Buyers must also take out a mortgage of at least 70 per cent and live in the property they are buying for five years from the date that it is habitable after purchase.

As well as the HTB scheme there is now also the Enhanced Help to Buy Scheme.

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Under this enhanced relief, buyers who sign a contract for a new house or draw down on a self-build mortgage between 23rd July 2020 and 31st December 2022 are eligible for increased supports.

You can check out more information about these suppers here.

Finding a mortgage lender

There are a number of mortgage lenders to choose from, so it's important to do your research to find the one that suits you.

You can start to talk to lenders before you have your deposit saved, or you can wait until after. You can do this directly or, alternatively, you can use a broker.

Mortgage lenders looking at a number of factors when considering approval of an application. Photo: File image

When looking for a lender, the most important thing to consider is the interest rate you will get. Lenders offer different interest rates that can be fixed or variable.

A fixed rate mortgage means the interest you pay, and your monthly repayments are predetermined for an agreed term with your mortgage lender.

On the other hand, a variable interest rate means that the amount of interest you pay can go up or down depending on different factors.

The type of interest rate, as well as the term of the mortgage, will both effect how much money you pay in the long run. Make sure to shop around to get the best mortgage that suits you.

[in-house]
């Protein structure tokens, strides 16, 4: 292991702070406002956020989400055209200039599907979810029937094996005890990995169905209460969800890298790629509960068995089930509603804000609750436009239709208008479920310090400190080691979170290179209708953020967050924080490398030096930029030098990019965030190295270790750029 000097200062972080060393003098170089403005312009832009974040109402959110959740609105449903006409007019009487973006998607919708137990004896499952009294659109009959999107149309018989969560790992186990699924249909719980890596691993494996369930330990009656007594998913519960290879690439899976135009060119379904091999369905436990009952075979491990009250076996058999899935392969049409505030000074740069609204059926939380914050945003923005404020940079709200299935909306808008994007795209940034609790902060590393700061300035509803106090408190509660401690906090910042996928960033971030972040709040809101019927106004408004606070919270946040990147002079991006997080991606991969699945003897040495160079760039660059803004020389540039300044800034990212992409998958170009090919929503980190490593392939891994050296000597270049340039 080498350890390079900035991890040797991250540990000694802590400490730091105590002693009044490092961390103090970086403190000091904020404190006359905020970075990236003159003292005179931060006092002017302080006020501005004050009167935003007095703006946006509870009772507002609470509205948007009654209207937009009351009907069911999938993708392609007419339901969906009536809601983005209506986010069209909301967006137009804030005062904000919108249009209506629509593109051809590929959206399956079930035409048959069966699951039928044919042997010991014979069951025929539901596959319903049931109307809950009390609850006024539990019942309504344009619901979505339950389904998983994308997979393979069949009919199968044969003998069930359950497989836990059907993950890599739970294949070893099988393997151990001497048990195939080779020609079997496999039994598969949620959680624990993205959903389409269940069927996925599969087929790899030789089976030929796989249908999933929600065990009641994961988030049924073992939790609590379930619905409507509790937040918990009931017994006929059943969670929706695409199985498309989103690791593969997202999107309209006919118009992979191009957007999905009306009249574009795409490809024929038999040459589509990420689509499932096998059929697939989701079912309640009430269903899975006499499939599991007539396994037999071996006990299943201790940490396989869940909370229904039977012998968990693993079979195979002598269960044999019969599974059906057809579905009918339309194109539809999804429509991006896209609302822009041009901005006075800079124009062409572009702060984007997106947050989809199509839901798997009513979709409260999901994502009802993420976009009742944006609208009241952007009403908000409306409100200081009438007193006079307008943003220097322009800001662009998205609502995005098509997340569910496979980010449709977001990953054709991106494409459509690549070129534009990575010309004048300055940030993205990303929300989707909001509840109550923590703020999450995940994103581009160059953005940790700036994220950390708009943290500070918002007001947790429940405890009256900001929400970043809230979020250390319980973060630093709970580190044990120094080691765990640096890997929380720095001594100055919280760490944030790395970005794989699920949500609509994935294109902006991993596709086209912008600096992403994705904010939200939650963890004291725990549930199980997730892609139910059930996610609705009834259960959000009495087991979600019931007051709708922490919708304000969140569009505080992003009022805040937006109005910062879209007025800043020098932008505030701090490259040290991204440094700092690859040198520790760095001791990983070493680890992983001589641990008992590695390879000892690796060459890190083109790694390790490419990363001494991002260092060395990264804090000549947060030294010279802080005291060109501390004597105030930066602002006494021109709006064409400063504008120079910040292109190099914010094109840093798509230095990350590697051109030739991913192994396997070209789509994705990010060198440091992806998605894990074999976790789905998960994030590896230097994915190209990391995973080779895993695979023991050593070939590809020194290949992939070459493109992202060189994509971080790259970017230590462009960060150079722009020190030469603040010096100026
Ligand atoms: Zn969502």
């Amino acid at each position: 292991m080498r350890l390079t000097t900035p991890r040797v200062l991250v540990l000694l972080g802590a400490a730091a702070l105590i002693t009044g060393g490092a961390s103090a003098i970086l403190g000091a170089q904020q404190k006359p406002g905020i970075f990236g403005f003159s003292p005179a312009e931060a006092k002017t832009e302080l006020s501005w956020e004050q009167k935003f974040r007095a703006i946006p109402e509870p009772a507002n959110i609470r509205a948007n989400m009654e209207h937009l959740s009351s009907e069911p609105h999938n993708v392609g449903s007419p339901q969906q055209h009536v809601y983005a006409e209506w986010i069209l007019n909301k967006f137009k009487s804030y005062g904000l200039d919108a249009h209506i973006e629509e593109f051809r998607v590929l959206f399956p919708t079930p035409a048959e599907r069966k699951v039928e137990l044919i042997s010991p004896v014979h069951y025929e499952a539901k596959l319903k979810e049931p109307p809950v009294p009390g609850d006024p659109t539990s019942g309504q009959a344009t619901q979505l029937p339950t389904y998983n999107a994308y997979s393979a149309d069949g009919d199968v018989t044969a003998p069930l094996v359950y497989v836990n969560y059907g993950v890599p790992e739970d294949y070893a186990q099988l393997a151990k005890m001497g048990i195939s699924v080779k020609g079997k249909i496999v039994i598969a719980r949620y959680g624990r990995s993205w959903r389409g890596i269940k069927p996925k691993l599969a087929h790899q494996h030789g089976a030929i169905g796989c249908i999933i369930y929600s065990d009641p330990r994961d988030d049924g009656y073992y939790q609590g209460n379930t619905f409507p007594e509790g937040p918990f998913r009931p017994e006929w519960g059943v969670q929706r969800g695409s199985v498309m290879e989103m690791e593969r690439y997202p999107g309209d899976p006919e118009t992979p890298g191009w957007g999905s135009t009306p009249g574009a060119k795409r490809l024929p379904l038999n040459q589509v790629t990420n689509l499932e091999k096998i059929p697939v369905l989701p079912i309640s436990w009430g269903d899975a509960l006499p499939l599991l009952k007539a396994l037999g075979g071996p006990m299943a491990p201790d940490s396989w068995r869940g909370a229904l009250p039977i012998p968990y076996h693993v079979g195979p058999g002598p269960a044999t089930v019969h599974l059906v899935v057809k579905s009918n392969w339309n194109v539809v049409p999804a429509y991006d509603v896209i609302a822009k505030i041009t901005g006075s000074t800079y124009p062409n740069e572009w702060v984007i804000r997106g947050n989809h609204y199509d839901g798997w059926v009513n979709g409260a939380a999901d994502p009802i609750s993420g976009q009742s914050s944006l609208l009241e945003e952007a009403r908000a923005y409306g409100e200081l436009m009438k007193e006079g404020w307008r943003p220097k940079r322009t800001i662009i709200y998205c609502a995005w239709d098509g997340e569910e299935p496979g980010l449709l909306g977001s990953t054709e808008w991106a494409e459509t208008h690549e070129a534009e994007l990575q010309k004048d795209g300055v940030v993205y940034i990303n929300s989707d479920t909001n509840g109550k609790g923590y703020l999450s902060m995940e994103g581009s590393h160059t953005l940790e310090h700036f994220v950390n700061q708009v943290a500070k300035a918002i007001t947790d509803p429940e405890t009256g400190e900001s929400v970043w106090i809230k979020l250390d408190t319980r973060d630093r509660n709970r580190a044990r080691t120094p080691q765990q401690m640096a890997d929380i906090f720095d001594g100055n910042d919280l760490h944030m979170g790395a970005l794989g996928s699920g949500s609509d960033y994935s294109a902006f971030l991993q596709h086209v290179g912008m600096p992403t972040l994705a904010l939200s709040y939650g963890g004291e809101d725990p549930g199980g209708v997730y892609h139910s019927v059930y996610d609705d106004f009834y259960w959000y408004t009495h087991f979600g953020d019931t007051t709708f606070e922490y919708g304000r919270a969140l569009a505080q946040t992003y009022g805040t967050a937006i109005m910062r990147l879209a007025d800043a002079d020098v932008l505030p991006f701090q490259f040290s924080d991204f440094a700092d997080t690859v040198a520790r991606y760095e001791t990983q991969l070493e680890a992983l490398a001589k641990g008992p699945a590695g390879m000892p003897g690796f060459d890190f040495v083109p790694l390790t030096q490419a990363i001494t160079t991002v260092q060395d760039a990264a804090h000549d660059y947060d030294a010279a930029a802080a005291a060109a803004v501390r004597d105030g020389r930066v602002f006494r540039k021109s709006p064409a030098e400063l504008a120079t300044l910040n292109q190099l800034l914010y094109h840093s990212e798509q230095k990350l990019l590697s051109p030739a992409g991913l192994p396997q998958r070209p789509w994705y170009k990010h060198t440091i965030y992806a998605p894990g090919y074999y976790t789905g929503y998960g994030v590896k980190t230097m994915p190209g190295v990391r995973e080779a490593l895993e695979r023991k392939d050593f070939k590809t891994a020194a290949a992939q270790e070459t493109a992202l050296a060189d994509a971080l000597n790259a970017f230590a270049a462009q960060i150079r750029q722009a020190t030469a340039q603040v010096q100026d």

So, what about after mortgage approval?

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After getting your mortgage approved, there are still a few things you need to do before getting a sale agreed.

You will need a solicitor to do the conveyancing. This is the legal side of things which involves transferring the property from the seller to you.

This is really important as the solicitor will also ensure the sale of the property to you is legal.

As well as a solicitor, you will also need mortgage protection which is insurance that will cover your mortgage if you die within the policy term. Morbid, but essential.

Some lenders will not approve your mortgage without insurance. You can usually get insurance with your lender, or you can get it from a different provider.

Finally, house hunting!

Once you have everything else in place, it's a good time to start searching the market.

The Irish property market is a difficult place to navigate at the moment, with a shortage of properties and increasing prices. So finding the right property for you make take some time.

As mentioned before, it can be a good idea to pay for a surveyor to check out the property to highlight any problems you may not have been aware of. This can effect the offer you want to make on a property.

If you make an offer which is accepted, your solicitor will deal with all the relevant legal work that needs to be done to finalise the sale. This can take a couple of weeks.

Your lender will also want a property valuation carried out before approving the loan for the property.

Once you, your lender and the seller are happy everything is in order, you are good to go.